Nearly five years after its first and only published guidance on the tax treatment of cryptocurrency, on October 9, 2019, the IRS issued Revenue Ruling 2019-24 (addressing the tax consequences of “forks”) and an expanded FAQ(which applies the principles outlined in Notice 2014-21 to a larger number of situations). The additional guidance provides welcome clarity to a number of outstanding questions, including:
Tax consequences of “forks”
A hard fork is when a single cryptocurrency splits in two, normally due to the distributed ledger undergoing a protocol change. The IRS has ruled that a hard fork resulting in a new “coin” being “airdropped” to a taxpayer’s wallet is taxed as ordinary income equal to the fair market value of the new cryptocurrency received. If a person does not receive new coins after a hard fork, there is no taxable income. This rule could be problematic, as there are many instances where cryptocurrency owners can have taxable income without knowing it. A soft fork is when the protocol change does not result in a split and does not result in the creation of a new cryptocurrency; because no new cryptocurrency is received as a result of a soft fork, soft forks should not be taxable.
Cost basis of cryptocurrency
Where a taxpayer purchases cryptocurrency, the IRS clarified that the cost basis of cryptocurrency includes all the money spent to acquire the cryptocurrency, “including fees, commissions and other acquisition costs in US dollars.” When cryptocurrency is received in exchange for services, though, the basis of the cryptocurrency is “fair market value of the virtual currency, in US dollars, when the virtual currency is received.” The IRS has also clarified how to determine the fair market value of cryptocurrency. Cryptocurrency traded on an exchange should be valued at the US dollar price on that specific exchange, not the price referenced on a third party website. Cryptocurrency not traded on an exchange (for example, peer-to-peer exchanges) should be valued by reference to “a blockchain explorer that analyzes worldwide indices of a cryptocurrency and calculated the value of cryptocurrency. If you do not use an explorer value, you must establish that the value you used is an accurate representation of the cryptocurrency's fair market value.” For cryptocurrency for which there is no published value, which is not uncommon, the fair market value of the cryptocurrency received is equal to the fair market value of property or services exchanged.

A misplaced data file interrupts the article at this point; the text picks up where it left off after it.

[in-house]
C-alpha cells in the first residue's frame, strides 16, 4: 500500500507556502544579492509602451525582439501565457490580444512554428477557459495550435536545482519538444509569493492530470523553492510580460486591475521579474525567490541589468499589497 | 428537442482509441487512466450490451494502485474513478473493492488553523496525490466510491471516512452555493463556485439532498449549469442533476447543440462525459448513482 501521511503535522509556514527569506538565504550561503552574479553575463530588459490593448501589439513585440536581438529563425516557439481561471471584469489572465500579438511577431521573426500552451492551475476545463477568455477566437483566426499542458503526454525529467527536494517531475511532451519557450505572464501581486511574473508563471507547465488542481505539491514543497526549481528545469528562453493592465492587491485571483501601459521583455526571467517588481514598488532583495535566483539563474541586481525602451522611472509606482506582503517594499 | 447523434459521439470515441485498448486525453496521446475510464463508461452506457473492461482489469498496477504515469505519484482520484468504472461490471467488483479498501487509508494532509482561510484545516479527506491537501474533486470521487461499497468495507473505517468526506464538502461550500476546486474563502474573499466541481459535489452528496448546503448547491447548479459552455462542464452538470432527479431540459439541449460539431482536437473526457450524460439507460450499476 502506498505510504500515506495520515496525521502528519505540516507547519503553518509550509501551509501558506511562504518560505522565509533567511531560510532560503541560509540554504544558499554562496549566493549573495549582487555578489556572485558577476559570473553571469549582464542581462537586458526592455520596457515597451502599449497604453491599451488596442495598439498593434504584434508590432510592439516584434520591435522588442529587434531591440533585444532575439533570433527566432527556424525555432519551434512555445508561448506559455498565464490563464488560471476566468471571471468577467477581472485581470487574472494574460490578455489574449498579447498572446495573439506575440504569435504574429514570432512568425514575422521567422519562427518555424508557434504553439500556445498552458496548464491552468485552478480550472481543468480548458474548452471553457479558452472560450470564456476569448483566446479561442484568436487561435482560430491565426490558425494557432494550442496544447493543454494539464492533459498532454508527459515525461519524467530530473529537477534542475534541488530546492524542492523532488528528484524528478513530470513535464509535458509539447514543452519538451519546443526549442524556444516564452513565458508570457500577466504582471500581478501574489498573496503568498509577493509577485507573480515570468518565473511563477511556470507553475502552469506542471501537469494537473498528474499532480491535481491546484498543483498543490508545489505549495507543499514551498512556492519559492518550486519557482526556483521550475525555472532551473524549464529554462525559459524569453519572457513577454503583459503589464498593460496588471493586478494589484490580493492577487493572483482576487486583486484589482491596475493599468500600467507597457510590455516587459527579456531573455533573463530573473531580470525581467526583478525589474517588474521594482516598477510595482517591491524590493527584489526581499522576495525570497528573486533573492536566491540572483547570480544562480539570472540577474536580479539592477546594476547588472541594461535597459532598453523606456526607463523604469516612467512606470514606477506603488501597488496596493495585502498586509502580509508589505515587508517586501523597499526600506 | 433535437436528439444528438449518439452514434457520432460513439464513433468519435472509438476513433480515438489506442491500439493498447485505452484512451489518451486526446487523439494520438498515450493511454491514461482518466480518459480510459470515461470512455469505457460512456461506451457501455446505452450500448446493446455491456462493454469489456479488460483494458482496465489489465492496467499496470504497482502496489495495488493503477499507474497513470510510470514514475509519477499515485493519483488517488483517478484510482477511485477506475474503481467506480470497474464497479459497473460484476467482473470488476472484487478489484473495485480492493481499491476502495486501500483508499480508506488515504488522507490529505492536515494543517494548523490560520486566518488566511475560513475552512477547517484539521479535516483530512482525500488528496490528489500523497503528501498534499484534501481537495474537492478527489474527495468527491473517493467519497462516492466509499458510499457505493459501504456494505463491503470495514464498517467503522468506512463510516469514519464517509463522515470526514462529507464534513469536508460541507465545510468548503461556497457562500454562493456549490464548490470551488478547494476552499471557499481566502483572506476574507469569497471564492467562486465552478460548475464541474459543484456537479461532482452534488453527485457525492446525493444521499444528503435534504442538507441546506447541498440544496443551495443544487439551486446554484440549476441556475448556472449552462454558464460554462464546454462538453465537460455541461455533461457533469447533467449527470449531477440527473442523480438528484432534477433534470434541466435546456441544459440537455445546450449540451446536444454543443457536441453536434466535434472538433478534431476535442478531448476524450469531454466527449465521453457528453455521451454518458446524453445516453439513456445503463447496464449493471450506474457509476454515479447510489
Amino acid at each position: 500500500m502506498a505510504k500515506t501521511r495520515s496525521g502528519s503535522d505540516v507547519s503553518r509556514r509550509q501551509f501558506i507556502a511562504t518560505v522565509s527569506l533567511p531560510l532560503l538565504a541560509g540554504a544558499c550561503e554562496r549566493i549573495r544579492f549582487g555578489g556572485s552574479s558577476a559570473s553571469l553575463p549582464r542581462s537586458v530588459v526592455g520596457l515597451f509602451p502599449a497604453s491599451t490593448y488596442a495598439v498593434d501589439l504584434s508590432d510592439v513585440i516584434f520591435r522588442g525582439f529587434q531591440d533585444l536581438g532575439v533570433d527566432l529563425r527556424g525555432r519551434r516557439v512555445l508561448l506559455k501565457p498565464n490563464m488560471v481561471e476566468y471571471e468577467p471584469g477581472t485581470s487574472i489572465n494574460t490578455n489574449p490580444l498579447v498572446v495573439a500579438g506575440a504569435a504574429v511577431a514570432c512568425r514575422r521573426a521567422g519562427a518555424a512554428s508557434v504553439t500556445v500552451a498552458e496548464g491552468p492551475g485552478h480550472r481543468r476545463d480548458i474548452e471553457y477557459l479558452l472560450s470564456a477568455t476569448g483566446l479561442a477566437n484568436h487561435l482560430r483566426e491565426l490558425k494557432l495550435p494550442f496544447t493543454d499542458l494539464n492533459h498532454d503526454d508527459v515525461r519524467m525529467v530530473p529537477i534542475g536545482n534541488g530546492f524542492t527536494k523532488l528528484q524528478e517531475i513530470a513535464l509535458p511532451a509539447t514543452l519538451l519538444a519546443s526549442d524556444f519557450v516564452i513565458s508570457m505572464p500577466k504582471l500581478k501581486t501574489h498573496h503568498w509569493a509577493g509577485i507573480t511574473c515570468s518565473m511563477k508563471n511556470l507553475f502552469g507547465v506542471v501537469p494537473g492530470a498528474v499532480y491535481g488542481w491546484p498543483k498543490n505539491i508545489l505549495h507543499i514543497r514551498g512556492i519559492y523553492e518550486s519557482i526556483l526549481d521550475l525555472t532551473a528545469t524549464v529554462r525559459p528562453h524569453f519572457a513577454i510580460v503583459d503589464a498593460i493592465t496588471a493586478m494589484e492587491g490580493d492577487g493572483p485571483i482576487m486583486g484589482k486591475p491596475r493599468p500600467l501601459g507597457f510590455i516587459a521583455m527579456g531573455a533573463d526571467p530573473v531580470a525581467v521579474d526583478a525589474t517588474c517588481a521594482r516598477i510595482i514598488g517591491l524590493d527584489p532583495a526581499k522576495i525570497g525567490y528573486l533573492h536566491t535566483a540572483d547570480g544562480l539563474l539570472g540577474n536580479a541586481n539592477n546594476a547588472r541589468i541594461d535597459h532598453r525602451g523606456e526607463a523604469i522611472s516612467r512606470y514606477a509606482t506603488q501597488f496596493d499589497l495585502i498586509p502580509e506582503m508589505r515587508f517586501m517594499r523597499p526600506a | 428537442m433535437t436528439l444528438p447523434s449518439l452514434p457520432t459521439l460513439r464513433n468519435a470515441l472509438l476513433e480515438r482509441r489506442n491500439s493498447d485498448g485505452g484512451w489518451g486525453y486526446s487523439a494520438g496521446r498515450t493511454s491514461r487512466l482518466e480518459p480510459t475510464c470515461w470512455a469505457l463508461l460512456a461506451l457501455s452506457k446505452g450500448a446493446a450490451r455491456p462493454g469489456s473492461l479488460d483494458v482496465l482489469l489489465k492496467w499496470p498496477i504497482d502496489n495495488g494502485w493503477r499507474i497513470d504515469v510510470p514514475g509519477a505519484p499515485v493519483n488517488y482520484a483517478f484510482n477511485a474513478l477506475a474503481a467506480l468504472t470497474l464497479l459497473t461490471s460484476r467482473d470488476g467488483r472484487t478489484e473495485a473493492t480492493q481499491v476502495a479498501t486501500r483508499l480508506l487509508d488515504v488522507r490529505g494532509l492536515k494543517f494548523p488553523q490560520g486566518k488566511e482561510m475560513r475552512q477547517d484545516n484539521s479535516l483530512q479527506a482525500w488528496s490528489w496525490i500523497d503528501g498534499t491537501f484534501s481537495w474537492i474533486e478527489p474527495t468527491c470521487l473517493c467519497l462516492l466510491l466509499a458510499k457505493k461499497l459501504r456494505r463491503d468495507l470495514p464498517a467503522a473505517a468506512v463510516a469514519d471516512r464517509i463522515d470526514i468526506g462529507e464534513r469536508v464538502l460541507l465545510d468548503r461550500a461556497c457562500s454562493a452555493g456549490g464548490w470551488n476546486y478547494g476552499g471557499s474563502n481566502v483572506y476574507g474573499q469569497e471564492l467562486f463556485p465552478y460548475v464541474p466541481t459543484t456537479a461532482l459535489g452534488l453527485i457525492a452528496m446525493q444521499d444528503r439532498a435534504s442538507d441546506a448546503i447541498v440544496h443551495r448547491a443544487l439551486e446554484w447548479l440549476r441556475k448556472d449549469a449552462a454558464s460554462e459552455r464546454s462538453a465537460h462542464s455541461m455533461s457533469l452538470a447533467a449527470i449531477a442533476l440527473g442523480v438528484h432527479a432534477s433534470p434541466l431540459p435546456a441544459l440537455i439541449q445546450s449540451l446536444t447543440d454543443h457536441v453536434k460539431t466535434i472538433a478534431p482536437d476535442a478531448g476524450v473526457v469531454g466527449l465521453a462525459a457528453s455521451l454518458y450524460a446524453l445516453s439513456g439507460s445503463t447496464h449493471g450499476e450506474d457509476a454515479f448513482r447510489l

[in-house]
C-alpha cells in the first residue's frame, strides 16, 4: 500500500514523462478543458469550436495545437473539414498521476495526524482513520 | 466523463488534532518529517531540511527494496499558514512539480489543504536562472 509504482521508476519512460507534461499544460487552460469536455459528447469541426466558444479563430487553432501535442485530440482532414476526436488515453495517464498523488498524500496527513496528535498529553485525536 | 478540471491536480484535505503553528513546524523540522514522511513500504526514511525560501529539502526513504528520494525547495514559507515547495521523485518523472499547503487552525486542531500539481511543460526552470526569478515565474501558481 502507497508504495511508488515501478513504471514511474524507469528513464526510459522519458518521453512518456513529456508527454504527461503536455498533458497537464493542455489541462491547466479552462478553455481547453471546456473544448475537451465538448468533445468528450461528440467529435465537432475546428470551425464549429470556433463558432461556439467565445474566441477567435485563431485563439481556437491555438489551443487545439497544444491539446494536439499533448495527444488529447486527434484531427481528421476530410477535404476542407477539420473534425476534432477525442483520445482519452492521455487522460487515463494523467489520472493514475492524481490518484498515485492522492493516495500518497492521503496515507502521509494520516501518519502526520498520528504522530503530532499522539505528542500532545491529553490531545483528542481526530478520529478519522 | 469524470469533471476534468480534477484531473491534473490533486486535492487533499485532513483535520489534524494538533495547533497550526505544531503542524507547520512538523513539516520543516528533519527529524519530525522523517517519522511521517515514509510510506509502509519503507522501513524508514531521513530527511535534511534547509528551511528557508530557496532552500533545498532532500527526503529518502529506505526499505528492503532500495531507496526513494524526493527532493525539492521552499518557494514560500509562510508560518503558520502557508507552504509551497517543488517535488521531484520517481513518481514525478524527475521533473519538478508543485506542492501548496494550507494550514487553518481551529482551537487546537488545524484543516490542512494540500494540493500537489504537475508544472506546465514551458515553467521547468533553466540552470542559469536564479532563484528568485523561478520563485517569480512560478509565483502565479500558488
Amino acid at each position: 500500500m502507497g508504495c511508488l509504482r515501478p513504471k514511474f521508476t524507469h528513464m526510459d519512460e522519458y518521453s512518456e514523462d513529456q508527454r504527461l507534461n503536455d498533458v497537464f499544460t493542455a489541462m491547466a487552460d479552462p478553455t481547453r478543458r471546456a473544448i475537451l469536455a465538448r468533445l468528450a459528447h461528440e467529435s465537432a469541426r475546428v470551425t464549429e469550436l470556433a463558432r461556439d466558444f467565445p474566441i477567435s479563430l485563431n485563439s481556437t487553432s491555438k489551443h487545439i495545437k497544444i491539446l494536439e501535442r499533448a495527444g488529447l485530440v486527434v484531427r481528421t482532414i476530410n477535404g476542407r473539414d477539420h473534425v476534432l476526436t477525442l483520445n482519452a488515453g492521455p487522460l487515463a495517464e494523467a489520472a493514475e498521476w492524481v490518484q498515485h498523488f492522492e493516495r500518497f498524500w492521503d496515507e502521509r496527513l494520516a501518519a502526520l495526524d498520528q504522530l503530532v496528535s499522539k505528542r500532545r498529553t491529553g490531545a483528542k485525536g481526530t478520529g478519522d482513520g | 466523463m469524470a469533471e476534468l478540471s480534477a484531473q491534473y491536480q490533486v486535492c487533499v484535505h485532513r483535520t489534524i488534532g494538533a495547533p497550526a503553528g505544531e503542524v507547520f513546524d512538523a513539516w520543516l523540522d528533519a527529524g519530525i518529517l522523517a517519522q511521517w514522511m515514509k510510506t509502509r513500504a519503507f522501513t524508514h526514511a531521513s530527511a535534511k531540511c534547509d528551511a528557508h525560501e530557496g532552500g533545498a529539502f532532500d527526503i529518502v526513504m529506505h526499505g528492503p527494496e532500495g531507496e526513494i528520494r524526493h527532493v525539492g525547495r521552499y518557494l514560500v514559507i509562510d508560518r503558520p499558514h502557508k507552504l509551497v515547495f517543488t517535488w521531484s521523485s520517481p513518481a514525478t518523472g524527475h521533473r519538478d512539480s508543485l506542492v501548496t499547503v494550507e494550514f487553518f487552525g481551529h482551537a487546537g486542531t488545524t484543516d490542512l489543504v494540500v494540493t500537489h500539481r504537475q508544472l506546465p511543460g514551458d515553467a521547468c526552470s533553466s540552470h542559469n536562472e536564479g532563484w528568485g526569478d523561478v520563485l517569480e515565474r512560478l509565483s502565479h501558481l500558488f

As with shares of stock, persons buying different units of the same cryptocurrency over time are likely to have a different cost basis and holding period in those units. The IRS confirmed that holders of cryptocurrency may use specific identification for trading units of cryptocurrency, rather than the default rule of “first-in-first-out” (FIFO), which means that taxpayers can pick and choose which unit of cryptocurrency they are disposing of, which is often helpful for managing taxes. In order to use specific identification, however, a taxpayer must be able to identify (i) the date and time each unit was acquired, (ii) the basis and the fair market value of each unit at the time it was acquired, (iii) the date and time each unit was sold, exchanged or otherwise disposed of, and (iv) the fair market value of each unit when sold, exchanged or disposed of, and the amount of money or the value of property received for each unit. Without this information, a taxpayer will be required to use the default FIFO rule. In short, holders of cryptocurrency should make all efforts to maintain records sufficient for establishing positions to be taken on tax returns.
Transfers between wallets
The IRS has confirmed that transferring cryptocurrency from one wallet to another wallet (or exchange accounts) is a nontaxable transfer, which comes as welcome relief to taxpayers that recently received notices from the IRS.